nep-big New Economics Papers
on Big Data
Issue of 2023‒03‒20
23 papers chosen by
Tom Coupé
University of Canterbury

  1. A cross-verified database of notable people, 3500BC-2018AD By Morgane Laouenan; Palaash Bhargava; Jean-Benoît Eyméoud; Olivier Gergaud; Guillaume Plique; Etienne Wasmer
  2. Forecasting realized volatility in turbulent times using temporal fusion transformers By Frank, Johannes
  4. The supply, demand and characteristics of the AI workforce across OECD countries By Andrew Green; Lucas Lamby
  5. Using supervised machine learning to scale human‐coded data: A method and dataset in the board leadership context By Harrison, Joseph S.; Josefy, Matthew A.; Kalm, Matias; Krause, Ryan
  6. Age, wealth, and the MPC in Europe: A supervised machine learning approach By Dutt, Satyajit; Radermacher, Jan W.
  7. ddml: Double/Debiased Machine Learning in Stata By Ahrens, Achim; Hansen, Christian B.; Schaffer, Mark E; Wiemann, Thomas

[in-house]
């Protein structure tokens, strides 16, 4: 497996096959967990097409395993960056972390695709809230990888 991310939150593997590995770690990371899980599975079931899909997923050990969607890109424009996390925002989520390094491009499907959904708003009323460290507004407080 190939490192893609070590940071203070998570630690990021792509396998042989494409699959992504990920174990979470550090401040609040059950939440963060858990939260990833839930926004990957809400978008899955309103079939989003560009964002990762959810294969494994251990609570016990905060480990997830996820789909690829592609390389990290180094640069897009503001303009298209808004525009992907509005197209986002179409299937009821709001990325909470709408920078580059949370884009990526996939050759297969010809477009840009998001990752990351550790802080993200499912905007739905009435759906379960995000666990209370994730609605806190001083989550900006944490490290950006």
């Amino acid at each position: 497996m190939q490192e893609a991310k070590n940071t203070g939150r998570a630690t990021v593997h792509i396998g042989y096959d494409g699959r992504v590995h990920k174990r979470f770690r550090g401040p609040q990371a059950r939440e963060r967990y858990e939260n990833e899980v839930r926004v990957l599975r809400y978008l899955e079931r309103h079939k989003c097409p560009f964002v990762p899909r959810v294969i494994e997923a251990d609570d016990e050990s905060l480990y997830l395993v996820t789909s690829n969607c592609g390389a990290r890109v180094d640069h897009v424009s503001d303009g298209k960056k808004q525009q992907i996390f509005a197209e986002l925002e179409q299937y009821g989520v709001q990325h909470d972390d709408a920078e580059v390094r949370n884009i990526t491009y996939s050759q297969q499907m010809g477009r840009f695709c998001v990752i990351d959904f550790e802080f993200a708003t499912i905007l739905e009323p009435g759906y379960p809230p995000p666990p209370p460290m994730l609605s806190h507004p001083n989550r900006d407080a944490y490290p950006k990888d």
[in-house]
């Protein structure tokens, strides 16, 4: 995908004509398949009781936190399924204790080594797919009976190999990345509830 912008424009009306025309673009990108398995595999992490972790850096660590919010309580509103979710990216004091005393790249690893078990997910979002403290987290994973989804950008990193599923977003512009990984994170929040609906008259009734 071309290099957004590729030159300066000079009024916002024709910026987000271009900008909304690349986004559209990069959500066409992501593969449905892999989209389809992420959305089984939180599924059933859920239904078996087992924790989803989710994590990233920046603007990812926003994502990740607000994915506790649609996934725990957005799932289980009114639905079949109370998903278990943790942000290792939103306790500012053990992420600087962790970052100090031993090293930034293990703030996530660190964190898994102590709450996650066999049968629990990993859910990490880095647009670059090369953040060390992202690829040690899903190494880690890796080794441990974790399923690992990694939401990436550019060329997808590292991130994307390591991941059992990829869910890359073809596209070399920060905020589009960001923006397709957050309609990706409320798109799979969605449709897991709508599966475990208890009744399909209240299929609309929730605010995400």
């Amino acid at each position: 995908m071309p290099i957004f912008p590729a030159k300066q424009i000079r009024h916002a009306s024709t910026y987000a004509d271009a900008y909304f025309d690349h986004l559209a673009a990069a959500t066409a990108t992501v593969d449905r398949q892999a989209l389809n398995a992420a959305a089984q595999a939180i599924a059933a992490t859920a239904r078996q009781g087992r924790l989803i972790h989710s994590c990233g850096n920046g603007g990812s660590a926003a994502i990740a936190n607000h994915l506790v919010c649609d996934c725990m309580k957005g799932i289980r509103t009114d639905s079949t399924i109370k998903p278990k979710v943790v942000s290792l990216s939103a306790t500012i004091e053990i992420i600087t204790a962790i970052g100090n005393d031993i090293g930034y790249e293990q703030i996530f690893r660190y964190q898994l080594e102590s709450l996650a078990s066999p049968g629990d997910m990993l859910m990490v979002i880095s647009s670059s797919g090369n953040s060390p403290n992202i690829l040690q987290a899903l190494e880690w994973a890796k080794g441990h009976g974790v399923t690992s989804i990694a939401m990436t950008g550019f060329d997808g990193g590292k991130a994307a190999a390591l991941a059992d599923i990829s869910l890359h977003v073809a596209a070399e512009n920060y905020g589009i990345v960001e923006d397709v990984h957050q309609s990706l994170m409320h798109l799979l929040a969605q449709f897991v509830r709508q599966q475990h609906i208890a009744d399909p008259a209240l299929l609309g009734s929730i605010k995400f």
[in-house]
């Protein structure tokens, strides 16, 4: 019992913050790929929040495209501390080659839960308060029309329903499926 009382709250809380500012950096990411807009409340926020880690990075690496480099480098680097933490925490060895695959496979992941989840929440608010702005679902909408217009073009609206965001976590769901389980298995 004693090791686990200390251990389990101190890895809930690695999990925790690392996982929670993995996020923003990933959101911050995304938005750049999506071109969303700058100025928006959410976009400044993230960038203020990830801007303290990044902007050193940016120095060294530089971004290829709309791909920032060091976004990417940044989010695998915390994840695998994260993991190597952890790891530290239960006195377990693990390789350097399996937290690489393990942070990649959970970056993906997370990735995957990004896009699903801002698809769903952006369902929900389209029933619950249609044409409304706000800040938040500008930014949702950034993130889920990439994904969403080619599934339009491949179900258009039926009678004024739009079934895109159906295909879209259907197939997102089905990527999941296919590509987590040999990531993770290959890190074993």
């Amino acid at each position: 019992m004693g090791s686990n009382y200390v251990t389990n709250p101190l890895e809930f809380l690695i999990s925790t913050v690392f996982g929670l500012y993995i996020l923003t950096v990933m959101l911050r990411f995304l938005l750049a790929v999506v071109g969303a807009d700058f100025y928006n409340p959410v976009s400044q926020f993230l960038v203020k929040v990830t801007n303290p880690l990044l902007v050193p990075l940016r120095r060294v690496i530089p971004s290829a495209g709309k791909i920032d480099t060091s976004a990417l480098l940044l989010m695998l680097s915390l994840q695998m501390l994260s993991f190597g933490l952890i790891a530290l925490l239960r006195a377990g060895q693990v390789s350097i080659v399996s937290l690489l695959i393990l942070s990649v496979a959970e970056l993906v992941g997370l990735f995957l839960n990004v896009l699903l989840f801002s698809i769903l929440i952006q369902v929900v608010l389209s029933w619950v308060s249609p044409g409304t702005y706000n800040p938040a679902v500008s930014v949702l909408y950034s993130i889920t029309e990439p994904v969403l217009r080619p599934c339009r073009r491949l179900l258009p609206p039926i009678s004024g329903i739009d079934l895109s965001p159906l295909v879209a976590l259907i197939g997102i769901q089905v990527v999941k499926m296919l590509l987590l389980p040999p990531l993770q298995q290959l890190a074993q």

8. Mass Valuation of Real Estate Using GIS-based Nominal Valuation and Machine Learning Methods By Muhammed Oguzhan Mete; Tahsin Yomralioglu
  9. Six questions about the demand for artificial intelligence skills in labour markets By Fabio Manca
  11. Modelling Subjective Attractiveness By Konrad Lewszyk; Piotr Wójcik
  12. Fourth Industrial Revolution and Evolution of Data Science: Challenges for Official Statistics By Popoola, Osuolale Peter; Adeboye, Olawale Nureni
  13. Gender differences in reference letters: Evidence from the Economics job market By Markus Eberhardt; Giovanni Facchini; Valeria Rueda
  14. Data Driven Contagion Risk Management in Low-Income Countries using Machine Learning Applications with COVID-19 in South Asia By Abu S. Shonchoy; Moogdho M. Mahzab; Towhid I. Mahmood; Manhal Ali
  15. Stock Broad-Index Trend Patterns Learning via Domain Knowledge Informed Generative Network By Jingyi Gu; Fadi P. Deek; Guiling Wang
  16. Predicting Firm Exits with Machine Learning: Implications for Selection into COVID-19 Support and Productivity Growth By Lily Davies; Mark Kattenberg; Benedikt Vogt
  17. Mamma Mia! Revealing hidden heterogeneity by PCA-biplot: MPC puzzle for Italy's elderly poor By Radermacher, Jan W.
  18. What Makes a Program Good? Evidence from Short-Cycle Higher Education Programs in Five Developing Countries By Marina Bassi; Lelys Dinarte-Diaz; Maria Marta Ferreyra; Sergio Urzua